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Evaluation of electrical resistivity tomography (ERT) for mapping the soil–rock interface in karstic environments

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Article number439
<mark>Journal publication date</mark>1/08/2019
<mark>Journal</mark>Environmental Earth Sciences
Issue number15
Number of pages14
Publication StatusPublished
Early online date19/07/19
<mark>Original language</mark>English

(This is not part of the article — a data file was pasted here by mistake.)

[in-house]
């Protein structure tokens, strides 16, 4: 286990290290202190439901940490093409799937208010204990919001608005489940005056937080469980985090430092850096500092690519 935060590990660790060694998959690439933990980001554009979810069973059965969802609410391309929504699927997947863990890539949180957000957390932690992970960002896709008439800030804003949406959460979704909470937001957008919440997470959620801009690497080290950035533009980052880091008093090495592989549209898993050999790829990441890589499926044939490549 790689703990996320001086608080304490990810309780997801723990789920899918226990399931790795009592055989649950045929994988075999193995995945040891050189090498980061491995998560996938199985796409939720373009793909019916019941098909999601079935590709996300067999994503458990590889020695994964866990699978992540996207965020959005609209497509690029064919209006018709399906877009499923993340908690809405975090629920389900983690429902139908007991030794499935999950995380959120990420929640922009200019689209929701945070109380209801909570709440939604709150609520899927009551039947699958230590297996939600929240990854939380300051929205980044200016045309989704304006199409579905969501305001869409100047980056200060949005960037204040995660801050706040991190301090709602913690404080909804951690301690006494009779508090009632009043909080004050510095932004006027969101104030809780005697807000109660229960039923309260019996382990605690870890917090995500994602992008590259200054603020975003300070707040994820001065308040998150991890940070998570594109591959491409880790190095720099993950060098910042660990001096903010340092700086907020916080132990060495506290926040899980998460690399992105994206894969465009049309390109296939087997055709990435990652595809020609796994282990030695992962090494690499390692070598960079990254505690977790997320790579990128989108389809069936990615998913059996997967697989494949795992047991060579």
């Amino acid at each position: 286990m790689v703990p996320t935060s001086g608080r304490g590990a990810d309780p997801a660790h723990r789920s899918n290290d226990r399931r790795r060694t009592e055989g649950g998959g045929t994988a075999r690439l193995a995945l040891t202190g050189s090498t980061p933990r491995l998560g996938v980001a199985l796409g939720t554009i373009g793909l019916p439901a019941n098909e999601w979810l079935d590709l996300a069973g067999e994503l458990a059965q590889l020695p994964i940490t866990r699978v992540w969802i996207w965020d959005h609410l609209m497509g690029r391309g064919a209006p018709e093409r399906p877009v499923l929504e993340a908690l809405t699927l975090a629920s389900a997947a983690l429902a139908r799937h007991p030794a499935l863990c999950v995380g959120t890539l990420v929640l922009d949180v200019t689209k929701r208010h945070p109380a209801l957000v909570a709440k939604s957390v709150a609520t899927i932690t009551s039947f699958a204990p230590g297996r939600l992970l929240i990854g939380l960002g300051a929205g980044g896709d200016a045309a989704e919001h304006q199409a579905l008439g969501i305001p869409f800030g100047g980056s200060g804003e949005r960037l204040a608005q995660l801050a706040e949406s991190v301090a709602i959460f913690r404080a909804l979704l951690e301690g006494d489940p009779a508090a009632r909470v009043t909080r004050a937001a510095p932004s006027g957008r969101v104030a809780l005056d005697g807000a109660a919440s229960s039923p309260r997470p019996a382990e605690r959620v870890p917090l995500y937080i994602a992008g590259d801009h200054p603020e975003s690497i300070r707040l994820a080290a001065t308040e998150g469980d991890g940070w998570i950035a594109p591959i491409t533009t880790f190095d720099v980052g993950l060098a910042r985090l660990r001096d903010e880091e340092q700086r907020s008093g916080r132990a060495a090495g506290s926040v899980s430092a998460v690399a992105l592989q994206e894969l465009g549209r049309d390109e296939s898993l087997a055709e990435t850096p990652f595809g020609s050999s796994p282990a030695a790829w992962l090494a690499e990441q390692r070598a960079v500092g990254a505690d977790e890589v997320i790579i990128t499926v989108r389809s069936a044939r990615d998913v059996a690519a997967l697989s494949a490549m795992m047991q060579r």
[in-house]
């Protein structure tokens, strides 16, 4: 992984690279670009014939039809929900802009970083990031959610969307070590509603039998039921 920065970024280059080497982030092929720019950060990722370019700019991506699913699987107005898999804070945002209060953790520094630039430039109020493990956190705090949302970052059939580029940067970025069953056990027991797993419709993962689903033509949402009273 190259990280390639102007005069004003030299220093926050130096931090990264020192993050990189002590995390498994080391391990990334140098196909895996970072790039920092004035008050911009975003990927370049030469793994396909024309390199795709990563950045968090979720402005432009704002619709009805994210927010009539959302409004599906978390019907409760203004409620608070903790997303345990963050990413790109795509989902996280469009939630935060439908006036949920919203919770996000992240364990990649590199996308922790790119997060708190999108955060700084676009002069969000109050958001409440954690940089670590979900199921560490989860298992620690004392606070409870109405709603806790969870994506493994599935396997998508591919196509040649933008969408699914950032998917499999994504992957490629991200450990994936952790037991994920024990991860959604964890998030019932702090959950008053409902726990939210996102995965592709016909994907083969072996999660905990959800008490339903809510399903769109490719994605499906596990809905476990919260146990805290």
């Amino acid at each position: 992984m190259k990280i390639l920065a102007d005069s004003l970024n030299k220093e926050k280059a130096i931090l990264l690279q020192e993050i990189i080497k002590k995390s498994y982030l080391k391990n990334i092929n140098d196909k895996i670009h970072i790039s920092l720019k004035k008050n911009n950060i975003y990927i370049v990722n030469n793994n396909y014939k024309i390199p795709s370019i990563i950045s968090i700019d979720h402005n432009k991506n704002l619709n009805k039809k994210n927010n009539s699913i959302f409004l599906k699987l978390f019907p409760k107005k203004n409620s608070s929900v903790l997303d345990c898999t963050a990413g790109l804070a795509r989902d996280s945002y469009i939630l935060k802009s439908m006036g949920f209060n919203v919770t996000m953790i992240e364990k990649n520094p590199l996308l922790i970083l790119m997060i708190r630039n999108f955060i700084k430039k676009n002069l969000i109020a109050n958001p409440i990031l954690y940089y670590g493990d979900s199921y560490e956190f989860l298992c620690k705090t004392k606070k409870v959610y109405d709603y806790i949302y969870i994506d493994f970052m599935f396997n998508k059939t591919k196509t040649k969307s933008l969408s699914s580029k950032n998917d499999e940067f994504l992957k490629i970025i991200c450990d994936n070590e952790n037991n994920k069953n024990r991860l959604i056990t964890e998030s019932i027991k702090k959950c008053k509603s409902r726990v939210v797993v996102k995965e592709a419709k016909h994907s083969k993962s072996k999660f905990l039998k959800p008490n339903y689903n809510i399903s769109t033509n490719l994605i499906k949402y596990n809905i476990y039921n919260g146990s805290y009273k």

Rocky desertification is a significant threat in the karst regions of southwest China. Studies of soil distribution can contribute to protecting and recovering the fragile karst ecosystem that is prevalent in this region. With an underlying aim of being able to assess soil stocks in karstic environments, this study evaluates the use of electrical resistivity tomography (ERT) for delineating the soil–rock interface. Using a synthetic model (that recognizes the three-dimensional nature of the subsurface), experiments are performed to assess the impact of measurement errors and measurement configuration on recovery of the interface. The inverted results show that the accuracy of the delineation of the soil–rock interface decreases with the increase of measurement error and dipole spacing. The results also show the importance of reliable estimation of measurement errors. Field-based applications of ERT at five exposed profiles in southwest China are also reported. For the field data, three-dimensional modelling was necessary to account for the exposed face. The field experiments show that ERT can be effective at delineating the interface between soil and bedrock, but resolution can be limited due to the scale of features or lack of contrast between soil and bedrock. The method shows great promise as a means of assessing, in a non-invasive manner, the soil–bedrock interface, and, perhaps, more significantly, quantifying estimates of total soil stocks, as we seek to quantify the vulnerability or resilience of this important landscape to anthropogenic and natural stresses.